http://techbakbak.com/wp-content/uploads/2016/01/hoverboards-are-setting-homes-on-fire.jpg
View attachment 118370

I got variable 25 W resistor, and set it to 6.0 ohms. Which should give 2 A of current and 24 W power through the resistor. I'm currently reading 0.28 A at 12 V... Whats going on here?

If I measure the resistance of the entire circuit I'm getting 0.685k Ohms which would give .0175 Amp. which also doesn't really make sense... Everything is in series, including multi meter. Have also tested with analog Voltmeters and Ammeters DC. Is the power supply really that that current limiting that i can't even get close?
 
  • #9
Porter22 said:
I got variable 25 W resistor, and set it to 6.0 ohms. Which should give 2 A of current and 24 W power through the resistor. I'm currently reading 0.28 A at 12 V... Whats going on here?

If I measure the resistance of the entire circuit I'm getting 0.685k Ohms which would give .0175 Amp. which also doesn't really make sense... Everything is in series, including multi meter. Have also tested with analog Voltmeters and Ammeters DC. Is the power supply really that that current limiting that i can't even get close?
In the series current measurement mode, a DMM has a non-trivial resistance. That is how it makes a small voltage to figure out what the series current is.

Take the series DVM out of the circuit and just measure the resistance of your potentiometer before hooking it in. Then just monitor the voltage across that resistance to figure out the current. That's a much less invasive way to figure out the current.

And is your potentiometer capable of handling 25W? Probably not, so just be ready to disconnect it quickly if it overheats...
 
  • #10
berkeman said:
In the series current measurement mode, a DMM has a non-trivial resistance. That is how it makes a small voltage to figure out what the series current is.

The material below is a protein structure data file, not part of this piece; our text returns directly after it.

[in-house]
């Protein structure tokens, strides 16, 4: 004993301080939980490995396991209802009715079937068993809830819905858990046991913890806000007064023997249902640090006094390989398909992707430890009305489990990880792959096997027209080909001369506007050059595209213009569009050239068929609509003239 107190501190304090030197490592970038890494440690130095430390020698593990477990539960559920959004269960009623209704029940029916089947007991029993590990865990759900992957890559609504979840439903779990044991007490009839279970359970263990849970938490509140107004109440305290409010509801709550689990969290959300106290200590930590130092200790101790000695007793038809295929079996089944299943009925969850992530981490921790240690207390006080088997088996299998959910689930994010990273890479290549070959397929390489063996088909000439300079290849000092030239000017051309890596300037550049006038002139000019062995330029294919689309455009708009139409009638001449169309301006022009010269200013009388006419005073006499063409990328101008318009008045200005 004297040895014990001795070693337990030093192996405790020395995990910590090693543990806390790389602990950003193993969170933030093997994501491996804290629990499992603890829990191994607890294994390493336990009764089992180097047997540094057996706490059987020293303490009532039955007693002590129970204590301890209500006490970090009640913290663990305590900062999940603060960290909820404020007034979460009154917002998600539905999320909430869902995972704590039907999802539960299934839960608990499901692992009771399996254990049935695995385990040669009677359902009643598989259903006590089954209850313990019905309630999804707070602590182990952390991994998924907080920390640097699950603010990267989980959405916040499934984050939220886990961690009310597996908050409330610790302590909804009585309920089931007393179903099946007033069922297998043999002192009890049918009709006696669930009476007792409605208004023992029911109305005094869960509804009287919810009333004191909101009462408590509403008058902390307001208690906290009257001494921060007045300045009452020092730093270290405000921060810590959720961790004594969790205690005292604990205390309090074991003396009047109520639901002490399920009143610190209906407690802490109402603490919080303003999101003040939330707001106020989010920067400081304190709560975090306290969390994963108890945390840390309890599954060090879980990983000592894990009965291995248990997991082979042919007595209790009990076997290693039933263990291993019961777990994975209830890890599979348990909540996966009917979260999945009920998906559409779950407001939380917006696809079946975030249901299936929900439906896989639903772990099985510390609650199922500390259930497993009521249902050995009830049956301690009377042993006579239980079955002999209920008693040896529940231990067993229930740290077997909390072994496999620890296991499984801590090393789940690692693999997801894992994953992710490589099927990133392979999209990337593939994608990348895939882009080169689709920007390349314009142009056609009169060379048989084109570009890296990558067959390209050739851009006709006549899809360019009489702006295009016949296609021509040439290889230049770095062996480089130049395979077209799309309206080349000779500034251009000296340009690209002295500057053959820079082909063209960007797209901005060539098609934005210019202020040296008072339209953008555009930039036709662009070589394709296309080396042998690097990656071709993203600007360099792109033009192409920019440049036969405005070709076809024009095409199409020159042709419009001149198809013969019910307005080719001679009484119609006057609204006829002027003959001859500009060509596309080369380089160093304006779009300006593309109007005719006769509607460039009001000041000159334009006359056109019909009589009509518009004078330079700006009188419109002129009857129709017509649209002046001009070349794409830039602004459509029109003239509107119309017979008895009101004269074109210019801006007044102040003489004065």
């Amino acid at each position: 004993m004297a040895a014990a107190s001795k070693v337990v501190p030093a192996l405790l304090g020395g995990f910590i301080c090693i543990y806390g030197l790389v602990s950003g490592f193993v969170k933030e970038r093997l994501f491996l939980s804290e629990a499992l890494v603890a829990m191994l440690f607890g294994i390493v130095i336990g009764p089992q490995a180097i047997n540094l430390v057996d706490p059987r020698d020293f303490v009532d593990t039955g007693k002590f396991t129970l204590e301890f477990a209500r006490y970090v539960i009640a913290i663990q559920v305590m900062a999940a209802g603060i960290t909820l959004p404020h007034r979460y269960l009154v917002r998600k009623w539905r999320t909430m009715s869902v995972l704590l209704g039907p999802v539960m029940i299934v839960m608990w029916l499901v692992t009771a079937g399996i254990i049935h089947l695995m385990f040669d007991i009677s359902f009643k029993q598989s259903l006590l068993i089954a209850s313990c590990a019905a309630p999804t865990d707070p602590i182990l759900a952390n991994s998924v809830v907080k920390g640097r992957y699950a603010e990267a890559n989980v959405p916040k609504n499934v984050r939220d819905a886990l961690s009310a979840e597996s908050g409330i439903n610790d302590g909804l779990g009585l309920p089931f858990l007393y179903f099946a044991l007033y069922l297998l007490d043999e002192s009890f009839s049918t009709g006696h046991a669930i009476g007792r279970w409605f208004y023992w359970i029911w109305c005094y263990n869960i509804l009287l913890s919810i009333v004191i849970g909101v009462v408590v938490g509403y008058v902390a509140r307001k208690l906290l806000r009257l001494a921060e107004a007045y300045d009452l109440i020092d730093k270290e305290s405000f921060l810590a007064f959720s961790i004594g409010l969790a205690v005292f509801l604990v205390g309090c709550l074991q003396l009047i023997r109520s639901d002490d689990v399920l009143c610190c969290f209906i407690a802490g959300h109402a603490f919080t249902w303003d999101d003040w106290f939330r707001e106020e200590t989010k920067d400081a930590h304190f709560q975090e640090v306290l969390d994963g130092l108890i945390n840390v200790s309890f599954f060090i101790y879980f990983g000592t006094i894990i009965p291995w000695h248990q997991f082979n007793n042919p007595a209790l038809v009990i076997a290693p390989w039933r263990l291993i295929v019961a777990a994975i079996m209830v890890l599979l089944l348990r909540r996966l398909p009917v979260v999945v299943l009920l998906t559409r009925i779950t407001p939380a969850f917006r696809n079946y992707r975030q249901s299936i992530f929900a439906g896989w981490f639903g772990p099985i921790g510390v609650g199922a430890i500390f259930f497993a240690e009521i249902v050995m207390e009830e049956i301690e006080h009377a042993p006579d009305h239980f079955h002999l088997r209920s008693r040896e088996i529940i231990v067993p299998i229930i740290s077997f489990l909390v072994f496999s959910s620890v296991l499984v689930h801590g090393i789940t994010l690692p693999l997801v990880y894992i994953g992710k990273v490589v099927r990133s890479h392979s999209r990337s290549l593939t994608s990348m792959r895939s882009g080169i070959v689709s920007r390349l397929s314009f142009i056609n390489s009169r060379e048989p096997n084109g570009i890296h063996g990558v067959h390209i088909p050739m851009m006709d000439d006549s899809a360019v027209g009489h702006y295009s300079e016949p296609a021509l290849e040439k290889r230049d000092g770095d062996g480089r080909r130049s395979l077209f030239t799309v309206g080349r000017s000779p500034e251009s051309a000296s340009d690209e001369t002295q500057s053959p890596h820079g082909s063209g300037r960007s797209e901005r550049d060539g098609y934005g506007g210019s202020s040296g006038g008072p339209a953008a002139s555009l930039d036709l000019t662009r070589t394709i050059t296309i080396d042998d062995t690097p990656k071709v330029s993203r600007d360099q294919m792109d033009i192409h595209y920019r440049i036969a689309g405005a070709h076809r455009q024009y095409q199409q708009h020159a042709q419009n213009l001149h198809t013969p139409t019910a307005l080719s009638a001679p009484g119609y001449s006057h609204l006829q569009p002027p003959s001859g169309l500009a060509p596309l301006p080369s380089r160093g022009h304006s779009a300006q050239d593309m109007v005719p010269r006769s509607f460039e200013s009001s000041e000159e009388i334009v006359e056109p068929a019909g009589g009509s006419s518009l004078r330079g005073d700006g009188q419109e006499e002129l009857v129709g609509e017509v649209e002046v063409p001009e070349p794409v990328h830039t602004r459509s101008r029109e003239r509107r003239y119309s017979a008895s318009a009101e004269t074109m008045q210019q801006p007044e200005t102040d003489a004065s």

Take the series DVM out of the circuit and just measure the resistance of your potentiometer before hooking it in. Then just monitor the voltage across that resistance to figure out the current. That's a much less invasive way to figure out the current.

And is your potentiometer capable of handling 25W? Probably not, so just be ready to disconnect it quickly if it overheats...

That worked, and i checked it with an analog ammeter
And its a ceramic variable resistor that said it is 25 W so i think I am good but ill check it for short bursts.
 
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  • #11
Something to check for:

Search on term "Foldback Current Limiting"
first on 'net to learn what it is
then in your instruction book to see whether your supply has it.
 
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  • #12
jim hardy said:
"Foldback Current Limiting"
And a Quiz Question for the OP @Porter22 -- why would a linear regulator power supply usually use Foldback Current Limiting, and a switching regulator power supply not? :smile:
 
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Related to Low DC amp through small circuit of 14 AWG copper wire?

1. What is the maximum amount of DC amperage that can safely flow through a 14 AWG copper wire?

The maximum safe DC amperage for a 14 AWG copper wire is typically around 15 amps.

2. Can I use a 14 AWG copper wire for high voltage applications?

No, 14 AWG copper wire is not suitable for high voltage applications. It is designed for low voltage and low amperage circuits.

3. How do I determine the amperage rating for a circuit using 14 AWG copper wire?

The amperage rating for a circuit using 14 AWG copper wire can be determined by consulting the wire's ampacity chart. This chart takes into account factors such as wire length, ambient temperature, and insulation type.

4. Is 14 AWG copper wire suitable for outdoor use?

Yes, 14 AWG copper wire is suitable for outdoor use as long as it is properly rated for the specific outdoor environment and conditions.

5. Can I use a thicker gauge wire for my circuit to handle higher amperage?

It is generally not recommended to use a thicker gauge wire for a circuit that is designed for 14 AWG copper wire. This can cause issues with the circuit's resistance and potentially cause damage or overheating. It is best to consult with a professional or refer to the ampacity chart for guidance on selecting the appropriate wire gauge for your circuit.